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Rise in mortality in England and Wales in first seven weeks of 2018

BMJ 2018; 360 doi: https://doi.org/10.1136/bmj.k1090 (Published 14 March 2018) Cite this as: BMJ 2018;360:k1090
  1. Lucinda Hiam, honorary research fellow1,
  2. Danny Dorling, Halford Mackinder professor of geography2
  1. 1London School of Hygiene and Tropical Medicine, London, UK
  2. 2University of Oxford, Oxford, UK
  1. Correspondence to: D Dorling danny.dorling{at}ouce.ox.ac.uk

Health chiefs are failing to investigate a clear pattern of worsening health outcomes

Within the first seven weeks of 2018, some 93 990 people died in England and Wales.1 Over the same weeks in the previous five years, an average of 83 615 people died.1 This rise of 12.4%, or 10 375 additional deaths, was not due to the ageing of the population. Ageing is a slow process and leads to slow, not sudden, rises in mortality.2 An additional person died every seven minutes during the first 49 days of 2018 compared with what had been usual in the previous five years. Why?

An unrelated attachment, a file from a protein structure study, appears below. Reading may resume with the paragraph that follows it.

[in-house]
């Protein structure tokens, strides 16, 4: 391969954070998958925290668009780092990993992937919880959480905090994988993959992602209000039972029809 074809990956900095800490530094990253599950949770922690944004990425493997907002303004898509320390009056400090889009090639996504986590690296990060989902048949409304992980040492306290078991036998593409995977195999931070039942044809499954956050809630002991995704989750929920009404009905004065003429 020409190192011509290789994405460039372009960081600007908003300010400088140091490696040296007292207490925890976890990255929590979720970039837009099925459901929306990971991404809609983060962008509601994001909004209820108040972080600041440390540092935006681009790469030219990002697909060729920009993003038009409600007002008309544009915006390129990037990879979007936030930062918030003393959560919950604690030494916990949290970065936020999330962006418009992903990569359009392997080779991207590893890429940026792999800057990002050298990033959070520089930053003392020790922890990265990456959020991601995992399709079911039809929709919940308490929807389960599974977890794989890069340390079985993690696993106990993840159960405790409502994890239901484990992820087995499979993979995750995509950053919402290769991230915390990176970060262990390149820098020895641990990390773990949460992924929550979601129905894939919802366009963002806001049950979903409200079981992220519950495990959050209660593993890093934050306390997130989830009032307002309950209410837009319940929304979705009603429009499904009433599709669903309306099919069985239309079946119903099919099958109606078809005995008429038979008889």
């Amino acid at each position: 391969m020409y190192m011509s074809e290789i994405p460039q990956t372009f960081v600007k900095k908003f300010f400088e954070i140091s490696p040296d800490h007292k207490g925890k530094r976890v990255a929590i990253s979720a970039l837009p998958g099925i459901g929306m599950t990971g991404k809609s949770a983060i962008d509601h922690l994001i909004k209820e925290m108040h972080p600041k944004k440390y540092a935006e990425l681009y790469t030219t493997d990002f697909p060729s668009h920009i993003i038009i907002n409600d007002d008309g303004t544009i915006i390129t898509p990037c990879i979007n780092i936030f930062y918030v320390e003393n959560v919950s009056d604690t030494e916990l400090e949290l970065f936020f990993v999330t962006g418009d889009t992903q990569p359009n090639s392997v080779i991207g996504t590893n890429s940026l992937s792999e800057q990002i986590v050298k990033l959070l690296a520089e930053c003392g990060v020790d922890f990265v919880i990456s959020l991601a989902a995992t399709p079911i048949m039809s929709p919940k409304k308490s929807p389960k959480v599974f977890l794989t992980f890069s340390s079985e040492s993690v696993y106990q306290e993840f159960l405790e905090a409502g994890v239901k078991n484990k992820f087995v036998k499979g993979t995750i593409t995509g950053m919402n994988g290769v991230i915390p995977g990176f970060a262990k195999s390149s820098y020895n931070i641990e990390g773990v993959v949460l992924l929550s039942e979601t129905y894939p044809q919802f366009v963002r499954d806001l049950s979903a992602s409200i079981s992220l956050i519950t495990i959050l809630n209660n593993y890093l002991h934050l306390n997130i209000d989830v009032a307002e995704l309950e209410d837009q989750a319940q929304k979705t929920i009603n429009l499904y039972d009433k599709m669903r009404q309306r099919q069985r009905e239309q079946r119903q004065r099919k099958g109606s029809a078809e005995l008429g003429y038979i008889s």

Not the weather or flu

The weather was unusually mild during the initial weeks of this year—very cold weather did not arrive until late February. The mean temperature was 4.1°C across the UK in January 2018, almost half a degree above the average for this time of year.3

Nevertheless, the …

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